I found the section on fur to be one of the weakest; there was less of the meticulous tracing back through the production chain that Siegle does elsewhere in the book, and more reliance on anecdotal evidence from PETA. I’m also not convinced by Siegle’s arguments against the wearing of vintage fur on the basis that the care of fur is a huge ecological cost in and of itself. For millionaires with fur fridges, maybe, but the average twenty-something wearing her grandmother’s astrakhan is not likely to invest much more in its care than the cost of a bag of mothballs. Something which could have been given more space is Siegle’s suggestion that following the successful anti-fur campaigns of the 90s, fur suppliers targeted young fashion students, supplying them with free samples of luxury furs in order to revive the demand for fur by a new generation. (I have to confess that I didn’t read the section on python skin as I’m just too squalmy about snakes to bear it.)
I’d also be interested to know more about the social economics of the fashion consumer. Siegle laments the departure of the ‘middle market’ as the likes of Marks and Spencer and Next move downmarket to compete with Primark; is it farfetched to wonder if the polarising of fashion between cheap and designer is connected to thirty years of widening inequality in the UK?
After all, cheap is a very powerful enticement to buy something, especially for people who don’t have much money. And things should be cheap, or that is to say, everyone should have access to nice clothing just as they should to decent food. When I was at primary school in east London in the 80s it wasn’t unusual to see children who only had one set of clothes, their school uniform, which was washed overnight; since the advent of Asda clothing and Primark that phenomenon has vanished completely. One thing Siegle doesn’t examine when she decries the bottom end of the fashion market is the pricing structure. This interesting Wall Street Journal piece following the production of a ‘luxury’ polo shirt points out that the mark-up of high-end clothing is enormous; one way that Primark, Asda and so on keep prices down is by reducing the profit margin on every item and instead relying on fast turnover of large volumes of stock: pile ’em high, sell ’em cheap.
Siegle offers a number of positive actions for the concerned consumer, but these are mostly sops to personal conscience rather than political responses. Her exhortation to spend more money on a smaller number of ethically produced items is well-meant but unhelpful–not just because the ‘power’ of the consumer is hugely exaggerated, but also because identifying an ‘ethically’ produced item is a minefield. What is meant by ethical? Green, fairtrade, organic, recycled, ‘upcycled’… anyone wanting to ‘consume ethically’ is going to have to choose between a number of competing and sometimes contradictory categories. Siegle’s applause for Livia Firth’s ‘upcycled’ Oscars dress seems ridiculous to me: the dress was created from eleven (eleven!) vintage 1930s dresses. While it’s admirable of Livia Firth to bring the question of ethics and fashion to the red carpet, is it sustainable (or green) to destroy eleven vintage dresses–historical artefacts that could still be worn–to make one dress that will probably be worn only once on the red carpet?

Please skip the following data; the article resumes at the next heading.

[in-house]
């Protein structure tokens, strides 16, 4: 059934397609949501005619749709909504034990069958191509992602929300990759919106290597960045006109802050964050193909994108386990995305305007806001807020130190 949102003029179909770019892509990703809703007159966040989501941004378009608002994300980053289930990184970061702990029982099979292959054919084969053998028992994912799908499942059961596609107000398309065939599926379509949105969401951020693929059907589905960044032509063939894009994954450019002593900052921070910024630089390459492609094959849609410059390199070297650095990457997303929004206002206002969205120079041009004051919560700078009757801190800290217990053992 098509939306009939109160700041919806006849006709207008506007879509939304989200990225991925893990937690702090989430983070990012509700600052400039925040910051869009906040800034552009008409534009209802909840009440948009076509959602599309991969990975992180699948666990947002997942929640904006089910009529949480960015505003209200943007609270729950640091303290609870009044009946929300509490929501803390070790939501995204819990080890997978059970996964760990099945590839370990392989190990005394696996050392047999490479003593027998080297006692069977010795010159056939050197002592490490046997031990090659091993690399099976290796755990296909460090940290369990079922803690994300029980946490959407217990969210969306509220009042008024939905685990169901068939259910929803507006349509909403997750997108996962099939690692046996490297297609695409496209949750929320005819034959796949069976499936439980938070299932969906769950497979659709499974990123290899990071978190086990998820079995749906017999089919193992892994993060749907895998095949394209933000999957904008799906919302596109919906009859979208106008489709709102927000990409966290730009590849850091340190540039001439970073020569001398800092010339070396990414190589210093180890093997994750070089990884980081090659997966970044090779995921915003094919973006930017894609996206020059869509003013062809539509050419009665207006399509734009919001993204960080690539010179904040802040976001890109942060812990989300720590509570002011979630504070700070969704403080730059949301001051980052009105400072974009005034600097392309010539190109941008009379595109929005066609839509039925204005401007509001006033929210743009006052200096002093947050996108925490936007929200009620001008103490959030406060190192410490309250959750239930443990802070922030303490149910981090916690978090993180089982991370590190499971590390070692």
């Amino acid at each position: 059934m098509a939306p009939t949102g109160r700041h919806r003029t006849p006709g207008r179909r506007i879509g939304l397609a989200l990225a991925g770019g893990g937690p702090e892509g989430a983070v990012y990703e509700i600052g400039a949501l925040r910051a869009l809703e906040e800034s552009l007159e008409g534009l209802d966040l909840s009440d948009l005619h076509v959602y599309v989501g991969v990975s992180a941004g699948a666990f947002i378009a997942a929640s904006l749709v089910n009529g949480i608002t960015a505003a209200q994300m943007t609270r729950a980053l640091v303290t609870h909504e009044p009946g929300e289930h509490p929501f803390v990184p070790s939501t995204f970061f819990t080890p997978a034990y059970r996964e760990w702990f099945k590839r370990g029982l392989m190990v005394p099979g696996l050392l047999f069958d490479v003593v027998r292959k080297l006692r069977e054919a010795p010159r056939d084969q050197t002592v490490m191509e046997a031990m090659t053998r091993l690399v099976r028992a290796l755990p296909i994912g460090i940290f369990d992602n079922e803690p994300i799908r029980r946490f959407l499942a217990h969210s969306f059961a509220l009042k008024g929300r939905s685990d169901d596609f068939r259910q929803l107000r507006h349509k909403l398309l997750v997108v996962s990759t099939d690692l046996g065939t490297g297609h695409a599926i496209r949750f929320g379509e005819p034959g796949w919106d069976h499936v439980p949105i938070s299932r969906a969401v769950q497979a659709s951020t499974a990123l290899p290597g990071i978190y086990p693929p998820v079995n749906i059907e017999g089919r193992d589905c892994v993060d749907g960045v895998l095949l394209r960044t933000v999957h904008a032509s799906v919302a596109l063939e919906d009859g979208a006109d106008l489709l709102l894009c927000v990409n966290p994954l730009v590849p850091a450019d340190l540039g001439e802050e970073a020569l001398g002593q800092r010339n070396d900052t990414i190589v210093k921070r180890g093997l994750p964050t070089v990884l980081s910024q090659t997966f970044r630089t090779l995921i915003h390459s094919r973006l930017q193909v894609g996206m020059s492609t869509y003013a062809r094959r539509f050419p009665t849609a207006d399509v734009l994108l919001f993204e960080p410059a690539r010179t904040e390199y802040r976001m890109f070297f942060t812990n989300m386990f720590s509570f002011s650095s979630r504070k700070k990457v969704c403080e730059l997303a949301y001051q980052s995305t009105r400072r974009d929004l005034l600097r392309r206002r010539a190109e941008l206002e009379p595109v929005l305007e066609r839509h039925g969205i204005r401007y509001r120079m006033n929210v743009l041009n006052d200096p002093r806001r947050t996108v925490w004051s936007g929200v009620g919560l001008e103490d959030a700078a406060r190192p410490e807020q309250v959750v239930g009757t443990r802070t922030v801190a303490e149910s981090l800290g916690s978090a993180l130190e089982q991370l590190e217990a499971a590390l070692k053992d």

And consumer ‘power’ is not an effective way of achieving political change. Siegle is encouraged by the way that major brands were forced to back away from Uzbekistan cotton harvested by child slave labour (the section on the way that Uzbekistani youth are forced to harvest cotton is truly horrific), but also points out that Uzbekistan remains the third largest producer of cotton worldwide. Clearly some producers are confident that their use of Uzbekistani cotton won’t provoke a consumer backlash, either because they’re not the kind of global brands that attract front-page headlines when ethical issues–and especally child labour issues–are exposed, or because they are confident that their consumers are more interested in the price of their clothing than in the ethical issues involved.
More realistic is Siegle’s advice to buy less, throw out less, and buy second-hand (really, the 4 Rs of responsible consumption: reduce, reuse, repair, recycle) but even this serves only to ensure that your own hands are (relatively) clean. The problems at both ends of the production chain–exploitative labour in production, and disposal of waste via the dumping of secondhand Western clothing on the African garment market–are based on the structural inequalities of global capitalism, and the actions of well-meaning consumers are not sufficient to overturn these.
Exploitative labour practices in the Western textile industries in the 19th century weren’t ended (or, rather, limited or mitigated; sweatshopping continues in the West as in the developing world) by the charitable consumer throwing up her hands in horror at the sufferings of the poor workers of the sweatshop or cotton mill. ‘Ethical consumption’ is often a fad; look at the way that sales of organic food have fallen off since the recession. Labour behind the label, one of the organisations Siegle recommends, are clear about the need to work with garment workers’ trade unions in developing countries in order to raise working conditions and pay. Similarly, ecological problems are only solvable permanently through political means, and in a globalised world that means globally enforced standards for pollutants and toxic processes. While attracting attention to the effects of existing global inequalities is always a worthwhile thing to do, any solution to the problems of fashion production will depend on a collective response to exploitation and not on individualised consumption choices.